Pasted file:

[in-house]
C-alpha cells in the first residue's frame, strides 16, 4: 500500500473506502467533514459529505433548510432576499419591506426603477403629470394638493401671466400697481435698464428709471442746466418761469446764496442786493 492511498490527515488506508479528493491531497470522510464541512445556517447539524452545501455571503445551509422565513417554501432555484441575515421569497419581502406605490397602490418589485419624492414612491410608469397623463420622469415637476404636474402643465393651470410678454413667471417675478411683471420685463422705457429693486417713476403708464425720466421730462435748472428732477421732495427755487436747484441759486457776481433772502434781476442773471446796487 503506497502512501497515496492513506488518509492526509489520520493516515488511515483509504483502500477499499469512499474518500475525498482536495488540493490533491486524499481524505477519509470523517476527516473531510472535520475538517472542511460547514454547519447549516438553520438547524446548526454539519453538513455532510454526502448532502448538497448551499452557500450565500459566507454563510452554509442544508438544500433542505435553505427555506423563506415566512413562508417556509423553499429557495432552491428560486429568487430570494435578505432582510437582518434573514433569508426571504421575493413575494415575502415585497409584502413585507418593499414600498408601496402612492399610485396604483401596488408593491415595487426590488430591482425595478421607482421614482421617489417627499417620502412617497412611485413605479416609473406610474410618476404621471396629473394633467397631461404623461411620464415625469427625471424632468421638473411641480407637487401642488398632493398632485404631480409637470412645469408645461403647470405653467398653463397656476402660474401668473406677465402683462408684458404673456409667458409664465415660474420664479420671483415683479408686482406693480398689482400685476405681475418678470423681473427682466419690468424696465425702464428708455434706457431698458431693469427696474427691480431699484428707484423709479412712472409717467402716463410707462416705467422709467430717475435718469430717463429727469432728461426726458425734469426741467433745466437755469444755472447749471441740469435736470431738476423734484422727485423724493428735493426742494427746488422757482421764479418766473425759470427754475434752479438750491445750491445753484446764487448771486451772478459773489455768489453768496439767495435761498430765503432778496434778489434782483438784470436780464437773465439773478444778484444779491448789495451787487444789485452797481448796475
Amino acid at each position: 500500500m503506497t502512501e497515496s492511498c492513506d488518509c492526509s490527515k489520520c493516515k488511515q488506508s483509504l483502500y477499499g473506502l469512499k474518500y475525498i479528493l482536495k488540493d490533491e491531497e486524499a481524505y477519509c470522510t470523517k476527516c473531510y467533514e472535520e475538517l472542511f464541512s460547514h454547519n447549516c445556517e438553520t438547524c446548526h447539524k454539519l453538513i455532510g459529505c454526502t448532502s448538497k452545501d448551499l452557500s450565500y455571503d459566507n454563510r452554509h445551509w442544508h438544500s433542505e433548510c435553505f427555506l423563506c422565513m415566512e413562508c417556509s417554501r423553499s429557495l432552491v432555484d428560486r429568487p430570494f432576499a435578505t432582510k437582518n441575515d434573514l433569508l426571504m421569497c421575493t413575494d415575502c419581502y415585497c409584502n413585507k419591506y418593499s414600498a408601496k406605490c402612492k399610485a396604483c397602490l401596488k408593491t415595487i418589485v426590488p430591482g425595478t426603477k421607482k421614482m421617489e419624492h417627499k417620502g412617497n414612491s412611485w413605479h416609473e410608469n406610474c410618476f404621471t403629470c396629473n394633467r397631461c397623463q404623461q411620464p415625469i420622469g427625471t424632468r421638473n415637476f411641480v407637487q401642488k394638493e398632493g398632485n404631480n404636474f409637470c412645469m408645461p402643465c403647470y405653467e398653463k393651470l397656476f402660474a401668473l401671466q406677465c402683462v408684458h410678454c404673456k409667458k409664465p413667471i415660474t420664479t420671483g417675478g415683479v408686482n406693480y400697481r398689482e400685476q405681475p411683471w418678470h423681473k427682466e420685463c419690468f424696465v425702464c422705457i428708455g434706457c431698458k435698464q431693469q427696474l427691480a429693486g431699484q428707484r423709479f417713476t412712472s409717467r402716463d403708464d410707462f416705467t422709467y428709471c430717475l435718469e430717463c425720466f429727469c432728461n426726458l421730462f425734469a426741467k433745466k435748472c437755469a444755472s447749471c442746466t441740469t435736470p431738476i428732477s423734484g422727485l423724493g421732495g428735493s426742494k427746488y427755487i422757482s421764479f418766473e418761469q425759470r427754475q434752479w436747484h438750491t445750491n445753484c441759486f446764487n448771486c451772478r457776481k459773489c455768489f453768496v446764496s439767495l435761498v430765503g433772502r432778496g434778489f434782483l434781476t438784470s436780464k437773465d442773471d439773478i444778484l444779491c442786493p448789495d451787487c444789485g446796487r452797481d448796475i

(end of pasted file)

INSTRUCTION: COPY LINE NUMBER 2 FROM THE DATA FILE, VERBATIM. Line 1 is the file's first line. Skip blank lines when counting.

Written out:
C-alpha cells in the first residue's frame, strides 16, 4: 500500500473506502467533514459529505433548510432576499419591506426603477403629470394638493401671466400697481435698464428709471442746466418761469446764496442786493 492511498490527515488506508479528493491531497470522510464541512445556517447539524452545501455571503445551509422565513417554501432555484441575515421569497419581502406605490397602490418589485419624492414612491410608469397623463420622469415637476404636474402643465393651470410678454413667471417675478411683471420685463422705457429693486417713476403708464425720466421730462435748472428732477421732495427755487436747484441759486457776481433772502434781476442773471446796487 503506497502512501497515496492513506488518509492526509489520520493516515488511515483509504483502500477499499469512499474518500475525498482536495488540493490533491486524499481524505477519509470523517476527516473531510472535520475538517472542511460547514454547519447549516438553520438547524446548526454539519453538513455532510454526502448532502448538497448551499452557500450565500459566507454563510452554509442544508438544500433542505435553505427555506423563506415566512413562508417556509423553499429557495432552491428560486429568487430570494435578505432582510437582518434573514433569508426571504421575493413575494415575502415585497409584502413585507418593499414600498408601496402612492399610485396604483401596488408593491415595487426590488430591482425595478421607482421614482421617489417627499417620502412617497412611485413605479416609473406610474410618476404621471396629473394633467397631461404623461411620464415625469427625471424632468421638473411641480407637487401642488398632493398632485404631480409637470412645469408645461403647470405653467398653463397656476402660474401668473406677465402683462408684458404673456409667458409664465415660474420664479420671483415683479408686482406693480398689482400685476405681475418678470423681473427682466419690468424696465425702464428708455434706457431698458431693469427696474427691480431699484428707484423709479412712472409717467402716463410707462416705467422709467430717475435718469430717463429727469432728461426726458425734469426741467433745466437755469444755472447749471441740469435736470431738476423734484422727485423724493428735493426742494427746488422757482421764479418766473425759470427754475434752479438750491445750491445753484446764487448771486451772478459773489455768489453768496439767495435761498430765503432778496434778489434782483438784470436780464437773465439773478444778484444779491448789495451787487444789485452797481448796475